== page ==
Franchisee class actions on the rise in Canada

Legal actions of this size and nature are more familiar to parties litigating in the United States, but for an arguably less litigious population like ours is in Canada, this particular development is still somewhat novel and its impact on the future of franchise relationships still remains to be seen. Given the results we have witnessed so far, and the media attention that franchisee class action receives, it is likely this legal trend will continue to rise.

The Financial Post
December 13, 2010

Franchisee class actions on the rise in Canada
Chad Finkelstein

Quizno’s, Tim Hortons, Midas, General Motors and Shoppers Drug Mart are all large corporations that have discovered in the past several years that they have one big thing in common — they are or have been the subject of large franchisee class-action lawsuits.

Essentially, a class-action is a lawsuit initiated by a large group of people with similar issues against the individual or corporation they feel is responsible for their collective problems. In the realm of franchise law, class-action suits have become the legal action du jour because franchisees can group together to try to prevent a franchisor from acting in a particular way that they perceive to be damaging to their businesses.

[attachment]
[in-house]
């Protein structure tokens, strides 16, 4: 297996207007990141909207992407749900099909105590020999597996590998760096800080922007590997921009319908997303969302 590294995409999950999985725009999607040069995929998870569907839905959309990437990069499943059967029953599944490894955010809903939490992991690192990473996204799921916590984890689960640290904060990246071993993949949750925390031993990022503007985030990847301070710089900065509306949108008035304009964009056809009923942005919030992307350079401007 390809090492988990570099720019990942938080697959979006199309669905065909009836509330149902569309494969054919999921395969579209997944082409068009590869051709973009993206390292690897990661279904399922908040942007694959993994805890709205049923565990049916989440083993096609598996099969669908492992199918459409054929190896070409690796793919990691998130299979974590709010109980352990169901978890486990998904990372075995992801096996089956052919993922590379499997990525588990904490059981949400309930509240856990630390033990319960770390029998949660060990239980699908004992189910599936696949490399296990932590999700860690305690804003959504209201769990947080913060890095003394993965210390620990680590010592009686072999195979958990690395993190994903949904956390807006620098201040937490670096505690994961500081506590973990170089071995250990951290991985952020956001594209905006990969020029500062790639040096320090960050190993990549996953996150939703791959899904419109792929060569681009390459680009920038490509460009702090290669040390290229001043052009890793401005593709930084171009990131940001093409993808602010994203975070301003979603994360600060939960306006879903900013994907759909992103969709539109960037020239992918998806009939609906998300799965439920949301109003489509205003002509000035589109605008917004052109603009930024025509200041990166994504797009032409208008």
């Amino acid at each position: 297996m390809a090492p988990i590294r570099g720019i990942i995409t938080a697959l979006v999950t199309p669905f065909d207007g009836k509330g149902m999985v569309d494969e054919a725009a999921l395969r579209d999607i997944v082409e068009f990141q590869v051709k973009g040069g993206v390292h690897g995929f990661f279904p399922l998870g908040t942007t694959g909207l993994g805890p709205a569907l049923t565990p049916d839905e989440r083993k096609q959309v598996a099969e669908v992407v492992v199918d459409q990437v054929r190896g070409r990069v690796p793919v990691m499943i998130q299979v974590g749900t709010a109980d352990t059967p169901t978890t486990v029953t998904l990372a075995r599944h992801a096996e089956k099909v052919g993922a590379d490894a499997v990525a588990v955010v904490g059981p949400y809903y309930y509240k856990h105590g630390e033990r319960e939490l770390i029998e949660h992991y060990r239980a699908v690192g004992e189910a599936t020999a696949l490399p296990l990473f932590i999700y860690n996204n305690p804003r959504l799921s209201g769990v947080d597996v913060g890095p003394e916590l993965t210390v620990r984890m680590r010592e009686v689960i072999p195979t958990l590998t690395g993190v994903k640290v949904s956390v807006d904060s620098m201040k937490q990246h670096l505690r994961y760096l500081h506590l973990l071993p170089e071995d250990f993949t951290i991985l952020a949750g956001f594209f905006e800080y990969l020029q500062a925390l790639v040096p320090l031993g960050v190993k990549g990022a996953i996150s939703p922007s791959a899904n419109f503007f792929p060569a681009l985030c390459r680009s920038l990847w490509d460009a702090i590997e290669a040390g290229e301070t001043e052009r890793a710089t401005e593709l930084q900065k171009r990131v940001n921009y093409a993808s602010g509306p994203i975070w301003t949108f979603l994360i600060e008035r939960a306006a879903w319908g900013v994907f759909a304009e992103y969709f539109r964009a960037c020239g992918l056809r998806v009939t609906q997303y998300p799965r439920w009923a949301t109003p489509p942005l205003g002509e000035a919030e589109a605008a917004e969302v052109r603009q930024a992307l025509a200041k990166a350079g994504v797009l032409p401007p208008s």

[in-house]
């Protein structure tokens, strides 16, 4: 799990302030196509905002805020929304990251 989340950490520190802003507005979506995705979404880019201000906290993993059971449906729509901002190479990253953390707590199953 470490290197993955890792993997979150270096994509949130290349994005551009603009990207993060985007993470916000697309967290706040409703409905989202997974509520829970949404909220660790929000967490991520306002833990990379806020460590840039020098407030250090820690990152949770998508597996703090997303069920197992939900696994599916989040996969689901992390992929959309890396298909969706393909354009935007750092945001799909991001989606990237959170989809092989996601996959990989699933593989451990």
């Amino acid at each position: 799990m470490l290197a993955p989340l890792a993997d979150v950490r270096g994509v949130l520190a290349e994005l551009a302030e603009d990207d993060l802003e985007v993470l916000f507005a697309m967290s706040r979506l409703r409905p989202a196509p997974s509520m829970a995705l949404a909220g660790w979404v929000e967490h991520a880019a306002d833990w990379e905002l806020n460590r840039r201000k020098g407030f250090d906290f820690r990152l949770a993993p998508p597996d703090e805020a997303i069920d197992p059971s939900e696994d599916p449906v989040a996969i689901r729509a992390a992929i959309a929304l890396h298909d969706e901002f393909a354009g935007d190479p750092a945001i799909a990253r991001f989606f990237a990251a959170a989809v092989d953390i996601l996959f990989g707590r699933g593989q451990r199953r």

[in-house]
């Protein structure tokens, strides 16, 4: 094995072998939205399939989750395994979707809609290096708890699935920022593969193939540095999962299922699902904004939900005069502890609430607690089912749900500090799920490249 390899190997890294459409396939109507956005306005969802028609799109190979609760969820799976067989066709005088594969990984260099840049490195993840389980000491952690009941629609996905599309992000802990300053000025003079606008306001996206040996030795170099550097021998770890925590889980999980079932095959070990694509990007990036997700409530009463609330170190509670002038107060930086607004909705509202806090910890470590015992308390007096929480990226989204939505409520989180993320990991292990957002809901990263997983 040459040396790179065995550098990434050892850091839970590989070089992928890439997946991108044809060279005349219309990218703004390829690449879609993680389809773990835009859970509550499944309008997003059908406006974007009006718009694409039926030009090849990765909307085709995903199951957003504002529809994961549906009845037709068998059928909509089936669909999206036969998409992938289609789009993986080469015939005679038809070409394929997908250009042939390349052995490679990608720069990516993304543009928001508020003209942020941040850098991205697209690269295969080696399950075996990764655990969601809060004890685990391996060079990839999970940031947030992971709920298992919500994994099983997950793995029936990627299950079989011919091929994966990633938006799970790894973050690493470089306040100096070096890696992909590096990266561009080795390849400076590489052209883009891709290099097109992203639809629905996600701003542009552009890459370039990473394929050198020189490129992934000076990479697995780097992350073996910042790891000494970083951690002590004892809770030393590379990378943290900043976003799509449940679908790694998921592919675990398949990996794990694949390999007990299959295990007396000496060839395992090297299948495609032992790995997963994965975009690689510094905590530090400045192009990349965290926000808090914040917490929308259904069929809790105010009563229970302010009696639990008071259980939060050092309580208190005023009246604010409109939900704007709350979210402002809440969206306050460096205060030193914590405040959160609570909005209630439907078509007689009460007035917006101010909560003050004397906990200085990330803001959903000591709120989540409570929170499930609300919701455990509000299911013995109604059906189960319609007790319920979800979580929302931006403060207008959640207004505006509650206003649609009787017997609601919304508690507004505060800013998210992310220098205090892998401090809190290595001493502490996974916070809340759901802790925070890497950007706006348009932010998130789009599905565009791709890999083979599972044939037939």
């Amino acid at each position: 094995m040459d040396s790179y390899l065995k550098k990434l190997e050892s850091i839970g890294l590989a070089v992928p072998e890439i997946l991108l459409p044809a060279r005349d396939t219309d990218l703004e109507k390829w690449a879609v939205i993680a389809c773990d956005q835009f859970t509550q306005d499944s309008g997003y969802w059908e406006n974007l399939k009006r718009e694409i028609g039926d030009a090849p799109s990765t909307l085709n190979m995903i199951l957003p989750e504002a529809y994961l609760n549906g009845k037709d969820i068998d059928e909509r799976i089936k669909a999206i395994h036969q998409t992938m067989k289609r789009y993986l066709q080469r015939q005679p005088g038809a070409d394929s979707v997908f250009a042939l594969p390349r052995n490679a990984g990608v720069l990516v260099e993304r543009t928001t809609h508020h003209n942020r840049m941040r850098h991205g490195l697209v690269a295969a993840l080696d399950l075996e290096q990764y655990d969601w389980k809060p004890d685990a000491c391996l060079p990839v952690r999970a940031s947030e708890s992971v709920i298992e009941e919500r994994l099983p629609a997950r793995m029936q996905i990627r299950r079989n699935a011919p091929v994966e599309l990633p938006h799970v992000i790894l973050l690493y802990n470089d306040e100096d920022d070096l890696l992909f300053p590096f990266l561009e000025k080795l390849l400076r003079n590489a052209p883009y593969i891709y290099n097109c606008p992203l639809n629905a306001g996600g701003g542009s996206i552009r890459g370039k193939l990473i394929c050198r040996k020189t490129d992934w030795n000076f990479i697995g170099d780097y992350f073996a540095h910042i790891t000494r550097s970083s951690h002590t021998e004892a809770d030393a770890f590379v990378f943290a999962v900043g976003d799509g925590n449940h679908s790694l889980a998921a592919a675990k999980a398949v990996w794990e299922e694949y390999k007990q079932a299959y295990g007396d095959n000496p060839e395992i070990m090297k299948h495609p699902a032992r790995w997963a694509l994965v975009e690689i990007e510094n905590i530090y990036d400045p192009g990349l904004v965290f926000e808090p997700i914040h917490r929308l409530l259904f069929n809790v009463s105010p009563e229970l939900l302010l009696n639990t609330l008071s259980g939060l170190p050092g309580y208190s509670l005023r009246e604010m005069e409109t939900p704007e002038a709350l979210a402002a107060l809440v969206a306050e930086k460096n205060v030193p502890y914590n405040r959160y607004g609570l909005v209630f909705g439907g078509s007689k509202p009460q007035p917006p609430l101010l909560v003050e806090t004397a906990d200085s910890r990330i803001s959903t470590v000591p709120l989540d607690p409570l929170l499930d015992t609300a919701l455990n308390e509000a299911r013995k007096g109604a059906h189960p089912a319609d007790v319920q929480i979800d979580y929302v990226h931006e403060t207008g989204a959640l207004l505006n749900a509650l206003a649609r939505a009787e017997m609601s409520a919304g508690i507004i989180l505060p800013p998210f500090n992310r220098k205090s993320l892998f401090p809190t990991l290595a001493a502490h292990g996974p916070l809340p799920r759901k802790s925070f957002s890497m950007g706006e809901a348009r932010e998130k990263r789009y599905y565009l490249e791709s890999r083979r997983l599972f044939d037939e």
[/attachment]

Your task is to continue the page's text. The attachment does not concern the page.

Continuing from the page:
Franchisee class actions have taken a number of forms. Typically, the allegation of a franchisor’s breach of its statutory duty of good faith is raised. As discussed in a previous blog entry, the duty of good faith basically means the parties have to act fairly and reasonably in their dealings with one another. Amid other particular allegations of offences committed by a franchisor, the more general and subjective duty of good faith is likely to be raised.

In recent history, we have seen franchisee class actions address some of the following allegations against franchisors: undue elimination of a preferential purchasing system; wrongly changing the terms of a franchise agreement; overpricing for food and supplies; or the franchisor’s retention of too much profit from its sale of supplies.

Legal actions of this size and nature are more familiar to parties litigating in the United States, but for an arguably less litigious population like ours is in Canada, this particular development is still somewhat novel and its impact on the future of franchise relationships still remains to be seen. Given the results we have witnessed so far, and the media attention that franchisee class action receives, it is likely this legal trend will continue to rise.

Chad Finkelstein is a franchise lawyer at Gowling Lafleur Henderson LLP and can be reached at moc.sgnilwog|nietsleknif.dahc#moc.sgnilwog|nietsleknif.dahc

http://business.financialpost.com/2010/12/13/franchisee-class-actions-on-the-rise-in-canada


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